(Washington, DC -- February 22, 2006) No matter the outcome, the presidential election to be held on March 19 is still an important event for the future of Belarus, according to three experts on the country who spoke at a recent RFE/RL briefing. Robin Shepherd, Jan Maksymiuk and Alexander Lukashuk said that, even if the outcome of the March election cannot be predicted, it seems clear that civil society is reawakening in Belarus.
Robin Shepherd, Adjunct Fellow with the New European Democracies Project at the Center for Strategic and International Studies (CSIS), said that civil society has been seriously weakened in Belarus as a result of the current regime's self-isolating and corrupt policies. Shepherd believes that incumbent Belarus President Alyaksandr Lukashenka has decided he needs a democratic election in order to legitimize his regime. Shepherd cautioned that opinion polls be read accurately when evaluating the election results when they become available. For example, he predicted that the true level of support for Lukashenka will probably be from ten to twelve percentage points less than the actual reported vote count, because of a "fear factor" within the Belarusian electorate -- that some voters will fear that Lukashenka can determine how a person voted. Shepherd said that he cannot predict the outcome of the election, but does believe that the opposition could win a fair vote in Minsk.
Jan Maksymiuk, RFE/RL's Belarus and Ukraine regional analyst, noted several differences between Belarus on the eve of its presidential election and Ukraine just prior to its "Orange Revolution" in December 2004. He said that, in Ukraine, no incumbent was running for president, putting both candidates on a more equal footing -- in Belarus, President Lukashenka is running against at least one opposition representative. Unlike Ukraine, the opposition is not represented in the Belarus parliament or in local governments, Maksymiuk said. The primary opposition candidate, Alyaksandr Milinkevich, will not receive any positive media coverage due to state control of the Belarusian media, Maksymiuk said, and the relative economic prosperity of Belarus is another contributing factor to Lukashenka's likely re-election. In reviewing available economic data, according to Maksymiuk, only a small percentage of the economy is in private hands, while 80 percent of enterprises are state-run; in addition, largely as a result of the low prices charged by Russia for oil and natural gas imports, Belarus's GDP reportedly grew by 8 percent in 2005.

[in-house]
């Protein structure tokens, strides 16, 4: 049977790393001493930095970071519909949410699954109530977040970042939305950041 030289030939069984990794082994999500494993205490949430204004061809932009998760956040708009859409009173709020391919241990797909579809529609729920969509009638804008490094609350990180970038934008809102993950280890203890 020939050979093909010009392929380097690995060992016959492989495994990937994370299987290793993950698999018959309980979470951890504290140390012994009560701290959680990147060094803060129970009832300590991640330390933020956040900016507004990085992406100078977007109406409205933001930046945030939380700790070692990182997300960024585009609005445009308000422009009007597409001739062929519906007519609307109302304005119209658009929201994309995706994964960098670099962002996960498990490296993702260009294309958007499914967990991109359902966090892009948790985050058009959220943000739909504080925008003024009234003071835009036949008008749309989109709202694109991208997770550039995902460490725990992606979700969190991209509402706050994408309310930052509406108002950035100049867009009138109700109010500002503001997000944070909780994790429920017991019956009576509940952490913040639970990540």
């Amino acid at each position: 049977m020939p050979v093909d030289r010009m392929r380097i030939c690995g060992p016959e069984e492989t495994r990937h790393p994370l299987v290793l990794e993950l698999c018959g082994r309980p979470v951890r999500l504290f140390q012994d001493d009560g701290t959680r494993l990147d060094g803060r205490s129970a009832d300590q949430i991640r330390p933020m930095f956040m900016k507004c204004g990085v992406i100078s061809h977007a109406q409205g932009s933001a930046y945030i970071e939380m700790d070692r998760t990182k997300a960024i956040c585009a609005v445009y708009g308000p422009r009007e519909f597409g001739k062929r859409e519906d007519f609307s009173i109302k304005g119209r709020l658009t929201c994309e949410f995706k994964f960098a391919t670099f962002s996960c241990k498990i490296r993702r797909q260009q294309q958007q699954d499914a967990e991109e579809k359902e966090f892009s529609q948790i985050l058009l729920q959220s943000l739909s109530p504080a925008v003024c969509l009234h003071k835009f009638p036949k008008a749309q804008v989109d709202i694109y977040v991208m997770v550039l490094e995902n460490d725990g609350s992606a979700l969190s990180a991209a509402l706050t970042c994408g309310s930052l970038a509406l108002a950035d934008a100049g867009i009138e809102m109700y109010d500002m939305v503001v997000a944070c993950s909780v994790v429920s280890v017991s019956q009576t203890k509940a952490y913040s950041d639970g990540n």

The Belarusian people are being deprived of both information and public discussion, according to RFE/RL Belarusian Service Director Alexander Lukashuk. To help promote a public debate, Lukashuk said that his broadcast service now offers five interactive communication platforms to its listeners: letters, phone calls, e-mails, online conferences and SMS messaging. These platforms, he said, allow listeners the opportunity to speak their minds, as well as to express and exchange views on key issues facing Belarus. This "citizen journalism," as Lukashuk called it, gives listeners "a taste of the democratic experience." The steep rise in active participation by listeners, he said, shows a clear understanding that "they want to be heard."
The February 14 briefing at RFE/RL's Washington office was co-sponsored by the Russian and Eurasia Program of the Center for Strategic and International Studies (CSIS).
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